Aims Thyrotoxicosis is less common in children than adults and remits less often. We audited the presentation, management and outcome of thyrotoxicosis in a single paediatric endocrinology clinic.
Subjectsand Methods Clinical records were retrospectively audited for children with a diagnosis of thyrotoxicosis who were managed in the paediatric endocrine clinic between 01/01/2002 and 31/12/2014.
Results 19 children with a diagnosis of thyrotoxicosis were identified. The majority were girls (68%). 10/19 (51%) were of white British or any other white background. Mean age at diagnosis was 12.3 years (range: 3–16years). Commonest presenting complaints were weight loss in 11/19 (58%), fatigue (32%), palpitations (26%), tachycardia (26%), increased appetite (21%) and tremor (21%). Goitre was noted in 12/19 (63%), all reported at ultrasound as consistent with Graves disease or thyroiditis. Technetium uptake scan was undertaken in one patient and showed diffuse intense tracer uptake, consistent with Graves disease. Anti-TSH Receptor and anti-TPO antibodies were tested in 18/19 cases and were positive in 68% and 81% respectively. All patients were commenced on a titrating regimen of Carbimazole. 6/19 (32%) were prescribed Propranolol for symptomatic control. One patient, aged 12 at diagnosis, was switched to PTU due to a reaction to Carbimazole. “Block and replace” regimen was used in 5/19 (26%), starting on average 14.5 months (range: 6–31 months) after diagnosis. 7/15 (46%) for whom the data outcome is clear have had a trial off treatment at an average of 20.5 months after diagnosis (range: 4–40 months). Common reasons for not planning a trial off treatment were poor adherence with treatment or difficult-to-control disease. 5/7 (71.4%) subsequently relapsed and two went on to have definitive treatment. Many of our patients remain on long-term drug treatment ranging from 2–9 years.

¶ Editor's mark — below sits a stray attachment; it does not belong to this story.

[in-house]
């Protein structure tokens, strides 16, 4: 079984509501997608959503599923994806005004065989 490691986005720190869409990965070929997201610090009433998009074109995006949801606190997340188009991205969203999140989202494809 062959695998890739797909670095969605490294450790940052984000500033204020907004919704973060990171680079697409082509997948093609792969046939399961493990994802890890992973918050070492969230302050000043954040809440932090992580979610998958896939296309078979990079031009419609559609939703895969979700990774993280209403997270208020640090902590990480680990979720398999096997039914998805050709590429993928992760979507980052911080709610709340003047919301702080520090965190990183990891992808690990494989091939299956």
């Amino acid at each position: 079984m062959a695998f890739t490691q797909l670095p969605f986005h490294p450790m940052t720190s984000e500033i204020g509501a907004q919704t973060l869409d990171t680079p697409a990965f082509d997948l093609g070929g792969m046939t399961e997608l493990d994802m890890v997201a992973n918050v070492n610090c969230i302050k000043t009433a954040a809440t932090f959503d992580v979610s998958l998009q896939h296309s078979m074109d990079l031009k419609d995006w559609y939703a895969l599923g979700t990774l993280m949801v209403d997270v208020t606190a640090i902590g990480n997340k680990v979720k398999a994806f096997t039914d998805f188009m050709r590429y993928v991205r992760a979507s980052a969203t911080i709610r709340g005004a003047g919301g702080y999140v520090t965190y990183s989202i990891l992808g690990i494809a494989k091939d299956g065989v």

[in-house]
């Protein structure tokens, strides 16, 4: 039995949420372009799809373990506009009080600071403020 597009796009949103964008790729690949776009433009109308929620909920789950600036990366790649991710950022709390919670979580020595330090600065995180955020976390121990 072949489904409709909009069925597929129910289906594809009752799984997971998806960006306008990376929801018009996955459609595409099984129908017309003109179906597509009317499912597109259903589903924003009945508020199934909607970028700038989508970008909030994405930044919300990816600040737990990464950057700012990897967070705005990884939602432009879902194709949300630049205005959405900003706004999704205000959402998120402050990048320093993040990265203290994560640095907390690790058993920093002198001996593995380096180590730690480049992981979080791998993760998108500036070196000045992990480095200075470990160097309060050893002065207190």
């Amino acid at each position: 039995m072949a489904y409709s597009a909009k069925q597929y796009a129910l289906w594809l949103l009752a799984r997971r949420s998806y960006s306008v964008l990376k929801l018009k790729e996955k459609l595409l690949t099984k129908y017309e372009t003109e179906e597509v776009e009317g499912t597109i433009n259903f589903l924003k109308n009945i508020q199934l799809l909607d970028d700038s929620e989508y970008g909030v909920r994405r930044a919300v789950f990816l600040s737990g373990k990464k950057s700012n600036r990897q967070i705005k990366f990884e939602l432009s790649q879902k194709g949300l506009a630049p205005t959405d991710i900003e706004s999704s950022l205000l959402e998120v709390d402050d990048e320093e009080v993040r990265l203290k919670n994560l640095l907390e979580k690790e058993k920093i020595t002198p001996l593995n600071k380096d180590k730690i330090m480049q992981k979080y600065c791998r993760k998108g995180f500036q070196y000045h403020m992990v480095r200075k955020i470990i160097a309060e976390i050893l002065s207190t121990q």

Conclusion Weight loss and fatigue were the commonest presenting features of paediatric thyrotoxicosis. Remission rates were lower (~20–30%) in the paediatric population than in adults. Many children opt for long-term anti-thyroid drugs rather than definitive treatment.
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